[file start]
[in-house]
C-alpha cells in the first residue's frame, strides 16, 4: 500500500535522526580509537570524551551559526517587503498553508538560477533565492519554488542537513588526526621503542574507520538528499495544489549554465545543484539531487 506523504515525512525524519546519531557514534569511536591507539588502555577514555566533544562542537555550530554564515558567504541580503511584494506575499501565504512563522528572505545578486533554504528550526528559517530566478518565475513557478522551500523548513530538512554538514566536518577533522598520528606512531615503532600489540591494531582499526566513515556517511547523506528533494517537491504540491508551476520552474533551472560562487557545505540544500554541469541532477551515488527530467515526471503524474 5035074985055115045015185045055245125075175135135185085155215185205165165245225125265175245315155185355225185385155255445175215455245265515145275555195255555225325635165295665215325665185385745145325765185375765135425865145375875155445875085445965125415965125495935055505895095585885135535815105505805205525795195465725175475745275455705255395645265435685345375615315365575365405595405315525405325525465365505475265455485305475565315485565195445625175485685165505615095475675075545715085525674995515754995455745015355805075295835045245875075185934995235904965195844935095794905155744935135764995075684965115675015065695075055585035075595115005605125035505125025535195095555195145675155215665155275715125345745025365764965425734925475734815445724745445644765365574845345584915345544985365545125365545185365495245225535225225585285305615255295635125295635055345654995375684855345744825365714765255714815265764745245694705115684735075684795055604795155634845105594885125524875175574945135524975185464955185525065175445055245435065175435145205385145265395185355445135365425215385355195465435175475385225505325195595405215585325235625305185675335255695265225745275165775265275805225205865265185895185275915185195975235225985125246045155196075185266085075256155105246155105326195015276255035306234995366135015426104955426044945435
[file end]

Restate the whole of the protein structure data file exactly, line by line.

[in-house]
C-alpha cells in the first residue's frame, strides 16, 4: 500500500535522526580509537570524551551559526517587503498553508538560477533565492519554488542537513588526526621503542574507520538528499495544489549554465545543484539531487 506523504515525512525524519546519531557514534569511536591507539588502555577514555566533544562542537555550530554564515558567504541580503511584494506575499501565504512563522528572505545578486533554504528550526528559517530566478518565475513557478522551500523548513530538512554538514566536518577533522598520528606512531615503532600489540591494531582499526566513515556517511547523506528533494517537491504540491508551476520552474533551472560562487557545505540544500554541469541532477551515488527530467515526471503524474 5035074985055115045015185045055245125075175135135185085155215185205165165245225125265175245315155185355225185385155255445175215455245265515145275555195255555225325635165295665215325665185385745145325765185375765135425865145375875155445875085445965125415965125495935055505895095585885135535815105505805205525795195465725175475745275455705255395645265435685345375615315365575365405595405315525405325525465365505475265455485305475565315485565195445625175485685165505615095475675075545715085525674995515754995455745015355805075295835045245875075185934995235904965195844935095794905155744935135764995075684965115675015065695075055585035075595115005605125035505125025535195095555195145675155215665155275715125345745025365764965425734925475734815445724745445644765365574845345584915345544985365545125365545185365495245225535225225585285305615255295635125295635055345654995375684855345744825365714765255714815265764745245694705115684735075684795055604795155634845105594885125524875175574945135524975185464955185525065175445055245435065175435145205385145265395185355445135365425215385355195465435175475385225505325195595405215585325235625305185675335255695265225745275165775265275805225205865265185895185275915185195975235225985125246045155196075185266085075256155105246155105326195015276255035306234995366135015426104955426044945435